Lihi Ben Shitrit will discuss her book manuscript, which explores three contemporary women’s movements in and around Jerusalem’s Sacred Esplanade: Messianic Jewish Orthodox women’s activism for access to Temple Mount/al-Haram al-Sharif; Pious Muslim Palestinian women’s activism for the defense of Al-Aqsa Mosque from Jewish claims (the Murabitat); and the Women of the Wall’s (WOW) interdenominational Jewish feminist mobilization against restrictive gender regulations at the Western Wall. Using these cases, the book demonstrates how attention to gender and to women’s engagement in conflict over sacred places is essential for understanding the intra-communal processes that make contested sacred sites increasingly “indivisible” for parties in the inter-communal context.
Rev. Dr. Gary Mason founded Rethinking Conflict after thirty years of on-the-ground peace building in a conflicted society in Northern Ireland. Throughout his career, he has been based about 200 meters from the peace walls that divided Catholic and Protestant communities in Belfast. He played a leading role in establishing the Skainos project in inner city Belfast, a world class urban social justice center, developed in a post-conflict society as a model of coexistence and shared space.
Rev. Dr. Gary Mason is a Methodist minister and directs a conflict transformation organisation based in Belfast called ‘Rethinking Conflict’. Prior to this, he spent 27 years as a Methodist clergy person in parish ministry in Belfast and has played an integral role in the Northern Irish peace process, particularly through his work with loyalist paramilitary groups. In this edition of the Consulate’s ‘Lunch and Learn’ series, Mason will touch on his work with ‘Rethinking Conflict’, his experience in Northern Ireland, and the lessons learned from the Peace Process.
The Third Annual Black Religion, Spirituality, and Culture Conference is hosted by Harvard Divinity School's Harambee: Students of African Descent. This year's theme is "Blackness at the Margins." They write: “We recognize the depth and multiplicity within which Blackness exists and moves through this world, and as a consequence we seek to understand, to bring to light, as many voices and representations black religions, cultures, and spiritualities hold. We want to harness and cultivate cross movement dialogue, to sit in conversation with one another across religious and spiritual lines that do not often come together at the intersection of Black identity.”
RSVP is required, please register here.
The Harvard Buddhist Community at Harvard Divinity School is pleased to offer the third Buddhism and Race Conference on March 2, 2018. During this conference, scholars, activists, sangha leaders, community members, and students will join together to learn from one another and share justice-oriented teachings and training. The speakers will be sharing their experience working in a variety of Buddhist practice settings and service contexts. We welcome all who wish to connect with other leaders and communities committed to addressing racism from a Buddhist perspective.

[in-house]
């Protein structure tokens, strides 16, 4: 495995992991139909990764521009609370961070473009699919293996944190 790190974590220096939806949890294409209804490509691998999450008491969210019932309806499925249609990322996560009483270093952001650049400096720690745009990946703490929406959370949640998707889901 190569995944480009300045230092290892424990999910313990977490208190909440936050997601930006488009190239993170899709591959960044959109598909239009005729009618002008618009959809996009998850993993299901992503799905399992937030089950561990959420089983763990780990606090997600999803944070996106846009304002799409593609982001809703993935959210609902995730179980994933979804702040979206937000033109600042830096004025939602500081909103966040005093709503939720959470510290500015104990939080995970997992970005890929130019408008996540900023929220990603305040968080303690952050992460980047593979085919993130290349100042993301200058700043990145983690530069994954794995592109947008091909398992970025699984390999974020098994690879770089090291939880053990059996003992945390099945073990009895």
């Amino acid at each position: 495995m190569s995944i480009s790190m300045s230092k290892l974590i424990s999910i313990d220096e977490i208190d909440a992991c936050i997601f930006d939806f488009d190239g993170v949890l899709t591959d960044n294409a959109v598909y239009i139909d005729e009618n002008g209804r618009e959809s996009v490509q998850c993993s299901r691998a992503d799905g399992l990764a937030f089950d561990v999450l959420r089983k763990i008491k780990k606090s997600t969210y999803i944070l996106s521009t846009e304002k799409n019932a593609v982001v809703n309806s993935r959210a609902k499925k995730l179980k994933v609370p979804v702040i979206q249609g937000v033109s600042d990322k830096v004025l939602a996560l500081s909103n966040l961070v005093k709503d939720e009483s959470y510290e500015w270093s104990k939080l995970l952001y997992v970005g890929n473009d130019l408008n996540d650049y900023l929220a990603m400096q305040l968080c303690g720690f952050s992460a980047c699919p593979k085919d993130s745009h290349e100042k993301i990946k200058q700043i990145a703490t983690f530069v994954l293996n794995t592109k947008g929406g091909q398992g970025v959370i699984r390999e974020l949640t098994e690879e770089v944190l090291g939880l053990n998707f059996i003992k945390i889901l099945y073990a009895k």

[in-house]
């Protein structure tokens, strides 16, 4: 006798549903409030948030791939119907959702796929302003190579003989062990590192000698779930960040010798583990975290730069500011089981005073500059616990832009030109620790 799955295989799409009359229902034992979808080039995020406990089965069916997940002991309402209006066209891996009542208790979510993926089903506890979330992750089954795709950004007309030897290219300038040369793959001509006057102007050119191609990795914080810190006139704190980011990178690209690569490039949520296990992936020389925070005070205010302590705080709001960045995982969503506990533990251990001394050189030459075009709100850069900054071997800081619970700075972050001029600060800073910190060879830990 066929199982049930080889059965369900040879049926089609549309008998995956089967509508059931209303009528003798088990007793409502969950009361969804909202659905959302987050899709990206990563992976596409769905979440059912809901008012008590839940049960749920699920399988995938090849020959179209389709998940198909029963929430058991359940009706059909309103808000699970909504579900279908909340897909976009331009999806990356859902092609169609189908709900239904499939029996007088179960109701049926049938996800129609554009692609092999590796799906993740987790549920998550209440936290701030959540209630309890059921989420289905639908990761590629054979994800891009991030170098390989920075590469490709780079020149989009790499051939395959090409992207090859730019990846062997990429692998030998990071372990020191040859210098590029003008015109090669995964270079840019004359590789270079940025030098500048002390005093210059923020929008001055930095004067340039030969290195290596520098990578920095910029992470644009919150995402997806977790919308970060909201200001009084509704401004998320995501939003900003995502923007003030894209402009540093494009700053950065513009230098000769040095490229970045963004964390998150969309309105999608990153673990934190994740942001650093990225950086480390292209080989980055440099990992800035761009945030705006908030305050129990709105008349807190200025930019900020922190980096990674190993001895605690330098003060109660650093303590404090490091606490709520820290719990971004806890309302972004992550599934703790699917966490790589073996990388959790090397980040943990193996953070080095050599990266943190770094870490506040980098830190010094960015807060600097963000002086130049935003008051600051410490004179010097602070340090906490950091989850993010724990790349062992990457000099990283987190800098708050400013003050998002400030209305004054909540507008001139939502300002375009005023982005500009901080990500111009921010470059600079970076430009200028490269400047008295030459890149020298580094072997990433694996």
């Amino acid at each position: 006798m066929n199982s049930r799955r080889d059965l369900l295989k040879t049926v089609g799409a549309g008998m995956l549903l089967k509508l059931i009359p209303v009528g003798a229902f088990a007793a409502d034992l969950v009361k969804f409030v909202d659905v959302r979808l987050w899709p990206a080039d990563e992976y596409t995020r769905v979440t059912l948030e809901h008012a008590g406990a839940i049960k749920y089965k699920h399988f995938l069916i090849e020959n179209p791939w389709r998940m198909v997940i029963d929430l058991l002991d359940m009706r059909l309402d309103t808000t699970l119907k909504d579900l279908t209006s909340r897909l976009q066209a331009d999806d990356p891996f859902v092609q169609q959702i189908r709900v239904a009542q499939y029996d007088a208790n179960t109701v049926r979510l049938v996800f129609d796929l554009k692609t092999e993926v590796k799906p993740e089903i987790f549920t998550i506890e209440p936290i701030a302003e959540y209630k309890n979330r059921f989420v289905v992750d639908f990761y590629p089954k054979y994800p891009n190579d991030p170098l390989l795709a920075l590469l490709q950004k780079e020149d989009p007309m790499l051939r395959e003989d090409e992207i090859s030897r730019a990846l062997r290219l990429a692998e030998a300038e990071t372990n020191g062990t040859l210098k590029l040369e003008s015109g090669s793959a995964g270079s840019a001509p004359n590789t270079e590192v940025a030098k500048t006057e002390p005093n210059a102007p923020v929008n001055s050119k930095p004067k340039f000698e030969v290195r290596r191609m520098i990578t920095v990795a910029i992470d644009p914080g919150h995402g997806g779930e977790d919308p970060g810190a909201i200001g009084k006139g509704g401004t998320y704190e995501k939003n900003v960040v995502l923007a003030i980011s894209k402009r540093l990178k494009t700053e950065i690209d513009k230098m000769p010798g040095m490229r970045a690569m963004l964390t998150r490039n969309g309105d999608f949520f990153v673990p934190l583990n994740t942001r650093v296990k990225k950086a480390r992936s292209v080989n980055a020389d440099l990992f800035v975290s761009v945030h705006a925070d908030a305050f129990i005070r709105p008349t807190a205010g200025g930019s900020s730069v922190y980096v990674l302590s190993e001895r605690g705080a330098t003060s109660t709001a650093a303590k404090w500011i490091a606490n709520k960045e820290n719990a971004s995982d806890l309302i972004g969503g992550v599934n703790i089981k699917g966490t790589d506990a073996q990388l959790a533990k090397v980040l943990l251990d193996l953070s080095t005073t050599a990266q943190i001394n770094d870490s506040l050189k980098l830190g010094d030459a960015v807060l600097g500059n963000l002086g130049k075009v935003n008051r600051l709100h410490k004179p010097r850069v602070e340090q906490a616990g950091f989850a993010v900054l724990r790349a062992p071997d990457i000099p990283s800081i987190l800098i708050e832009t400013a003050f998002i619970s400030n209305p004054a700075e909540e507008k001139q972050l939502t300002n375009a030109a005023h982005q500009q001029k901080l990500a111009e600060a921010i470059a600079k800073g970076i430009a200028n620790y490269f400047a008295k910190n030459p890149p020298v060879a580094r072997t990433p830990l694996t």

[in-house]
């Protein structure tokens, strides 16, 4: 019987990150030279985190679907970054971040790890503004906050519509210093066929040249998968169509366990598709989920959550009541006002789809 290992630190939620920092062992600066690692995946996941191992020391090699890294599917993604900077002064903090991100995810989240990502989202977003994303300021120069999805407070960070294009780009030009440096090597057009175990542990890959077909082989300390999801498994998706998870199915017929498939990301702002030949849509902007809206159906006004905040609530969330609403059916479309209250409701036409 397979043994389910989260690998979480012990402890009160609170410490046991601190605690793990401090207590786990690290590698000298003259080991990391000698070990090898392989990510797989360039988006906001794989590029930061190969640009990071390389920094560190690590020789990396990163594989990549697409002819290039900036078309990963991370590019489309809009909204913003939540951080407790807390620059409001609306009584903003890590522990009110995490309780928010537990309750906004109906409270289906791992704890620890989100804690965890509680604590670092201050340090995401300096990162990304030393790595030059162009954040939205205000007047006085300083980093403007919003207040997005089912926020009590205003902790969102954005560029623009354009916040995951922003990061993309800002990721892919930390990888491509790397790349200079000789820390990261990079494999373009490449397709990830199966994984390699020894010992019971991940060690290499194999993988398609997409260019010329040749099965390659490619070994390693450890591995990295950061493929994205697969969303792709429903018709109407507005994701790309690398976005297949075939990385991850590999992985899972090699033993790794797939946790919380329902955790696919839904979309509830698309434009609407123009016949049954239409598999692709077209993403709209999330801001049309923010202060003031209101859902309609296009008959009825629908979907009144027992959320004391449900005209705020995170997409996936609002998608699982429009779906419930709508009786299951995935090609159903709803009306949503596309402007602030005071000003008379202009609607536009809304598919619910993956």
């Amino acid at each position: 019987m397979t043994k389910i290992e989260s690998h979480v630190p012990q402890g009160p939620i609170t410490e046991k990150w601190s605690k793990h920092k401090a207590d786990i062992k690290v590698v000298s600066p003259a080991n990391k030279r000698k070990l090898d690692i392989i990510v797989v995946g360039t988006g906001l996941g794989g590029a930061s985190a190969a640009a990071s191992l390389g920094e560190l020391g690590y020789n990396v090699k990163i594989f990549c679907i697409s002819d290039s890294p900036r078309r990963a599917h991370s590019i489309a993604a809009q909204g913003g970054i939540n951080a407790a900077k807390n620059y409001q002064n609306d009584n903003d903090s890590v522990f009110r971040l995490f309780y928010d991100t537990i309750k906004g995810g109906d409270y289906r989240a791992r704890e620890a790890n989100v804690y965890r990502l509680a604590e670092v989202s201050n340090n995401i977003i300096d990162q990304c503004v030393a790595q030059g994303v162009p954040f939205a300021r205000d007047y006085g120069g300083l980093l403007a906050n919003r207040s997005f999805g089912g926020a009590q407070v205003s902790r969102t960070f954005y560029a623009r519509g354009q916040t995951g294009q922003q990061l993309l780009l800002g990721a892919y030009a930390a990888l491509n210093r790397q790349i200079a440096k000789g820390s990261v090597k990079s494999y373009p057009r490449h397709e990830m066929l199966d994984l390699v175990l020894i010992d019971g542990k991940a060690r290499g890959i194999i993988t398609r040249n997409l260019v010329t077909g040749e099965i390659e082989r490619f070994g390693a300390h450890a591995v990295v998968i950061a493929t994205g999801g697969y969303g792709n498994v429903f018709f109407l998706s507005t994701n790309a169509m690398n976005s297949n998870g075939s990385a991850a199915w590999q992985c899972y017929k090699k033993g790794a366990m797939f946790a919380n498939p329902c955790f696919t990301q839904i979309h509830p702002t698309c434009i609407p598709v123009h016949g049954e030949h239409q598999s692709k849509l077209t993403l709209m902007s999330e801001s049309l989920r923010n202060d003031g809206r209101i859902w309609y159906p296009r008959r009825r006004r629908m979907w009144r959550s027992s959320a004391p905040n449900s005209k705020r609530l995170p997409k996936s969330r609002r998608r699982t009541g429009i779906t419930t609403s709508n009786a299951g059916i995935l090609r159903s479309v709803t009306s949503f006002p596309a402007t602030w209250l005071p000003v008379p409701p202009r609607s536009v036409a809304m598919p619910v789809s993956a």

Led by Valentin Ade (The Negotiation Studio) and Douglas Carpenter (Coordinator for Economy and Natural Resources of the European External Action Service Department for Africa, participating in a personal capacity; his main interest is the link between national resources and security) with added input from Lord Alderdice (Northern Ireland) and Dr Liz Carmichael MBE (South Africa). This three-day course will cover different types of negotiation, setting up the team, structuring the talks, dealing with setbacks, communication etc. with exercises and simulation. Open to students, academic staff, and practitioners.
The OxPeace Conference 2019 aims to explore the challenges to peace, and responses to those challenges, that arise from the ascendancy of human beings on planet Earth and the consequent impacts on our environment. The programme is under construction, but could range from climate change and its many consequences including migration and human rights, loss of biodiversity, scarcity of basic resources (water, food), to fossil fuels, energy policy including nuclear energy, the problem of plastics, the roles of IT and social media, conservation, re-forestation, innovative technological solutions, and the roles of women. What level of human population can this planet peacefully sustain? What answers are there to this question? What ethical, political and practical issues arise?Back to top